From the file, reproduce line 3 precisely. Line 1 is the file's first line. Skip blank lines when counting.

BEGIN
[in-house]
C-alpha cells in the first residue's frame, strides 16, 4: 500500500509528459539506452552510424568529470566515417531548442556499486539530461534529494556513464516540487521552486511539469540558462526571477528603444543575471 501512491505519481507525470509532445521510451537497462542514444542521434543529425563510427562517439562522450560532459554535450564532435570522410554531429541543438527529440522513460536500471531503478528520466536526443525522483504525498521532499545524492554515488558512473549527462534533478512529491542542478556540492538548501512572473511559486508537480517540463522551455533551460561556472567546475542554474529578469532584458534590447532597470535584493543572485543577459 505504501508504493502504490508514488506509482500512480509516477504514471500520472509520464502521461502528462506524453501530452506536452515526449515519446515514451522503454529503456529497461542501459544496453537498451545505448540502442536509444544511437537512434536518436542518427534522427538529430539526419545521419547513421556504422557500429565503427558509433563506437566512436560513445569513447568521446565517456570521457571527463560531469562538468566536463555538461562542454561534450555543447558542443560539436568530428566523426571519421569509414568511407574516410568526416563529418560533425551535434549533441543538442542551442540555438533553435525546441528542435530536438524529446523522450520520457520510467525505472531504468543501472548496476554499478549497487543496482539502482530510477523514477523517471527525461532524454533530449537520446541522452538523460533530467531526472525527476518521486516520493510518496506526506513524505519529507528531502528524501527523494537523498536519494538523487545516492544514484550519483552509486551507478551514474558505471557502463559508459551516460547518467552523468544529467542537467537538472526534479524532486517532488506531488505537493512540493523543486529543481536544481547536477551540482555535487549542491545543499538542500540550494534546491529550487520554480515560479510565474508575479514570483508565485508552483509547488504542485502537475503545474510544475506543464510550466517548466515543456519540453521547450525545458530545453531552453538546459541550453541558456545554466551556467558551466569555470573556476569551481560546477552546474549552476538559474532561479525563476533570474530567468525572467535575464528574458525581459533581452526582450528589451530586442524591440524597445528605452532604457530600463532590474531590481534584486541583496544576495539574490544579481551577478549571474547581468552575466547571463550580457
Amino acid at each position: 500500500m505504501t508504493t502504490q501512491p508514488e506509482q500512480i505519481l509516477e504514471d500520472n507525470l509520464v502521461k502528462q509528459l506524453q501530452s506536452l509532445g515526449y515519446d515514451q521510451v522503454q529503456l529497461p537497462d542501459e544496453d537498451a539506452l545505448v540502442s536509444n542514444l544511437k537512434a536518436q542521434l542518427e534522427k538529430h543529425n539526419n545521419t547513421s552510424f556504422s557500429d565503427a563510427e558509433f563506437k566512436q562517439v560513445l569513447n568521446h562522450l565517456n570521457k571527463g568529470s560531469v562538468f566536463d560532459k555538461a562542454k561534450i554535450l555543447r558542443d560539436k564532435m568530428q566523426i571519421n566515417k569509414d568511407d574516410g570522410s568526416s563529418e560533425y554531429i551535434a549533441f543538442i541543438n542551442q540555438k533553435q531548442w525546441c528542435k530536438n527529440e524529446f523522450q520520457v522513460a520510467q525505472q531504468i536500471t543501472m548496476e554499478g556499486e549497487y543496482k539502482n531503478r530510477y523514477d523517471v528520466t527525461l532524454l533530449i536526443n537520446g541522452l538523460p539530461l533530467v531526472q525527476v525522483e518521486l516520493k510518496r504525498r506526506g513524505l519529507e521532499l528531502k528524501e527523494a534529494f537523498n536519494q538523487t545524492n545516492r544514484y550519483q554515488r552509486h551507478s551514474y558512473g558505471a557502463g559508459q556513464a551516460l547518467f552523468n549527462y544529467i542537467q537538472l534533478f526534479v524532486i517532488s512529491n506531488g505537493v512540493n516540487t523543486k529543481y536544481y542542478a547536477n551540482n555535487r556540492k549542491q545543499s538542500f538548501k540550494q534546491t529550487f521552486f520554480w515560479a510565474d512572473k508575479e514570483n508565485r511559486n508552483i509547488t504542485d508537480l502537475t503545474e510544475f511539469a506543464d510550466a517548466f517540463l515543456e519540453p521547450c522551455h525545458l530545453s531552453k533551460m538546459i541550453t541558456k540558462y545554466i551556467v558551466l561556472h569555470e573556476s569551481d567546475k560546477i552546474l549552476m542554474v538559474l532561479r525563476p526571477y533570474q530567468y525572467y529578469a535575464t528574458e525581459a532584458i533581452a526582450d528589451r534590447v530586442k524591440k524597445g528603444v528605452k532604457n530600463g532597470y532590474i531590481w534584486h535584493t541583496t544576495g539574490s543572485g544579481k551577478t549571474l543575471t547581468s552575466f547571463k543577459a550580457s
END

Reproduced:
Amino acid at each position: 500500500m505504501t508504493t502504490q501512491p508514488e506509482q500512480i505519481l509516477e504514471d500520472n507525470l509520464v502521461k502528462q509528459l506524453q501530452s506536452l509532445g515526449y515519446d515514451q521510451v522503454q529503456l529497461p537497462d542501459e544496453d537498451a539506452l545505448v540502442s536509444n542514444l544511437k537512434a536518436q542521434l542518427e534522427k538529430h543529425n539526419n545521419t547513421s552510424f556504422s557500429d565503427a563510427e558509433f563506437k566512436q562517439v560513445l569513447n568521446h562522450l565517456n570521457k571527463g568529470s560531469v562538468f566536463d560532459k555538461a562542454k561534450i554535450l555543447r558542443d560539436k564532435m568530428q566523426i571519421n566515417k569509414d568511407d574516410g570522410s568526416s563529418e560533425y554531429i551535434a549533441f543538442i541543438n542551442q540555438k533553435q531548442w525546441c528542435k530536438n527529440e524529446f523522450q520520457v522513460a520510467q525505472q531504468i536500471t543501472m548496476e554499478g556499486e549497487y543496482k539502482n531503478r530510477y523514477d523517471v528520466t527525461l532524454l533530449i536526443n537520446g541522452l538523460p539530461l533530467v531526472q525527476v525522483e518521486l516520493k510518496r504525498r506526506g513524505l519529507e521532499l528531502k528524501e527523494a534529494f537523498n536519494q538523487t545524492n545516492r544514484y550519483q554515488r552509486h551507478s551514474y558512473g558505471a557502463g559508459q556513464a551516460l547518467f552523468n549527462y544529467i542537467q537538472l534533478f526534479v524532486i517532488s512529491n506531488g505537493v512540493n516540487t523543486k529543481y536544481y542542478a547536477n551540482n555535487r556540492k549542491q545543499s538542500f538548501k540550494q534546491t529550487f521552486f520554480w515560479a510565474d512572473k508575479e514570483n508565485r511559486n508552483i509547488t504542485d508537480l502537475t503545474e510544475f511539469a506543464d510550466a517548466f517540463l515543456e519540453p521547450c522551455h525545458l530545453s531552453k533551460m538546459i541550453t541558456k540558462y545554466i551556467v558551466l561556472h569555470e573556476s569551481d567546475k560546477i552546474l549552476m542554474v538559474l532561479r525563476p526571477y533570474q530567468y525572467y529578469a535575464t528574458e525581459a532584458i533581452a526582450d528589451r534590447v530586442k524591440k524597445g528603444v528605452k532604457n530600463g532597470y532590474i531590481w534584486h535584493t541583496t544576495g539574490s543572485g544579481k551577478t549571474l543575471t547581468s552575466f547571463k543577459a550580457s